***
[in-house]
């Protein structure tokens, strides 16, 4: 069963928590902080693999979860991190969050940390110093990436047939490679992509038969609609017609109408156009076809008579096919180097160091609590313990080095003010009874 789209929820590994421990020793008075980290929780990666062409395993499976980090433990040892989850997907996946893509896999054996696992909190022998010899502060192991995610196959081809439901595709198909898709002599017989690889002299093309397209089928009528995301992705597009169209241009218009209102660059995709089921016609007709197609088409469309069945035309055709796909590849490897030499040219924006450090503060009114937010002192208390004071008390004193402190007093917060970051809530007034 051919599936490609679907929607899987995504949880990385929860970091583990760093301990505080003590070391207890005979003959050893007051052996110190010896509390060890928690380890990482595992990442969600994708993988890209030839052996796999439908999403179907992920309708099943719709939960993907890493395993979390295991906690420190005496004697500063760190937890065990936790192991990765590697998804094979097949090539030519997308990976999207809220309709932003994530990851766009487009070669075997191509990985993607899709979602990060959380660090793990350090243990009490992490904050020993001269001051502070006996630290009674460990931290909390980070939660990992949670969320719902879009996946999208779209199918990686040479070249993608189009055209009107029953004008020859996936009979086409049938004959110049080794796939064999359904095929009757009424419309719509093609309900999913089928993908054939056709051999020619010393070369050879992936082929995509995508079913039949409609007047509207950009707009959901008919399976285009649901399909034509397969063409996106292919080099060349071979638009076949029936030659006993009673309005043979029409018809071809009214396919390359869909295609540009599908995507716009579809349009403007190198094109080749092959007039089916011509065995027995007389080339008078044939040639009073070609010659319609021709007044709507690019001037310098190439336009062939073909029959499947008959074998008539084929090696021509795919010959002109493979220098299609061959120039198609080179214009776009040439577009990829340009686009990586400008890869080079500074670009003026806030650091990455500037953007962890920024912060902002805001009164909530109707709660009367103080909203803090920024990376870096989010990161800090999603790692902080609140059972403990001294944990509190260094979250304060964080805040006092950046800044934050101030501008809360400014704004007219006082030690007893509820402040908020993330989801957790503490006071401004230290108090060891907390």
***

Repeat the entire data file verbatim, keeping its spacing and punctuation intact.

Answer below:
[in-house]
């Protein structure tokens, strides 16, 4: 069963928590902080693999979860991190969050940390110093990436047939490679992509038969609609017609109408156009076809008579096919180097160091609590313990080095003010009874 789209929820590994421990020793008075980290929780990666062409395993499976980090433990040892989850997907996946893509896999054996696992909190022998010899502060192991995610196959081809439901595709198909898709002599017989690889002299093309397209089928009528995301992705597009169209241009218009209102660059995709089921016609007709197609088409469309069945035309055709796909590849490897030499040219924006450090503060009114937010002192208390004071008390004193402190007093917060970051809530007034 051919599936490609679907929607899987995504949880990385929860970091583990760093301990505080003590070391207890005979003959050893007051052996110190010896509390060890928690380890990482595992990442969600994708993988890209030839052996796999439908999403179907992920309708099943719709939960993907890493395993979390295991906690420190005496004697500063760190937890065990936790192991990765590697998804094979097949090539030519997308990976999207809220309709932003994530990851766009487009070669075997191509990985993607899709979602990060959380660090793990350090243990009490992490904050020993001269001051502070006996630290009674460990931290909390980070939660990992949670969320719902879009996946999208779209199918990686040479070249993608189009055209009107029953004008020859996936009979086409049938004959110049080794796939064999359904095929009757009424419309719509093609309900999913089928993908054939056709051999020619010393070369050879992936082929995509995508079913039949409609007047509207950009707009959901008919399976285009649901399909034509397969063409996106292919080099060349071979638009076949029936030659006993009673309005043979029409018809071809009214396919390359869909295609540009599908995507716009579809349009403007190198094109080749092959007039089916011509065995027995007389080339008078044939040639009073070609010659319609021709007044709507690019001037310098190439336009062939073909029959499947008959074998008539084929090696021509795919010959002109493979220098299609061959120039198609080179214009776009040439577009990829340009686009990586400008890869080079500074670009003026806030650091990455500037953007962890920024912060902002805001009164909530109707709660009367103080909203803090920024990376870096989010990161800090999603790692902080609140059972403990001294944990509190260094979250304060964080805040006092950046800044934050101030501008809360400014704004007219006082030690007893509820402040908020993330989801957790503490006071401004230290108090060891907390």